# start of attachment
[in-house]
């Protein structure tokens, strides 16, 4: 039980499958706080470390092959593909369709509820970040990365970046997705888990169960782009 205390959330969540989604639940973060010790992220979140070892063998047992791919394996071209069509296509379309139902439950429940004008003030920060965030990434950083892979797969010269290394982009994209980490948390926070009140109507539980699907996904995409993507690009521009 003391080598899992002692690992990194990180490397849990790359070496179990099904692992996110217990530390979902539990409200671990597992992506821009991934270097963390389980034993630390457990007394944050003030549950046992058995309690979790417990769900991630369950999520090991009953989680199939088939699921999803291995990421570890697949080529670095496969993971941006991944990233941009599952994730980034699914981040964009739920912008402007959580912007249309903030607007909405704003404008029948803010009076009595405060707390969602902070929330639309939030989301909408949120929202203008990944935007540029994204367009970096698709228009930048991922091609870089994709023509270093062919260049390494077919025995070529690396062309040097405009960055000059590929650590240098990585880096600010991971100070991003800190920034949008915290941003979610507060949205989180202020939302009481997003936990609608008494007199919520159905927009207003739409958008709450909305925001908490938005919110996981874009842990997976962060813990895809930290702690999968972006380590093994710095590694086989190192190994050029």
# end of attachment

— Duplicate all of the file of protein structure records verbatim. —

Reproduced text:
[in-house]
């Protein structure tokens, strides 16, 4: 039980499958706080470390092959593909369709509820970040990365970046997705888990169960782009 205390959330969540989604639940973060010790992220979140070892063998047992791919394996071209069509296509379309139902439950429940004008003030920060965030990434950083892979797969010269290394982009994209980490948390926070009140109507539980699907996904995409993507690009521009 003391080598899992002692690992990194990180490397849990790359070496179990099904692992996110217990530390979902539990409200671990597992992506821009991934270097963390389980034993630390457990007394944050003030549950046992058995309690979790417990769900991630369950999520090991009953989680199939088939699921999803291995990421570890697949080529670095496969993971941006991944990233941009599952994730980034699914981040964009739920912008402007959580912007249309903030607007909405704003404008029948803010009076009595405060707390969602902070929330639309939030989301909408949120929202203008990944935007540029994204367009970096698709228009930048991922091609870089994709023509270093062919260049390494077919025995070529690396062309040097405009960055000059590929650590240098990585880096600010991971100070991003800190920034949008915290941003979610507060949205989180202020939302009481997003936990609608008494007199919520159905927009207003739409958008709450909305925001908490938005919110996981874009842990997976962060813990895809930290702690999968972006380590093994710095590694086989190192190994050029």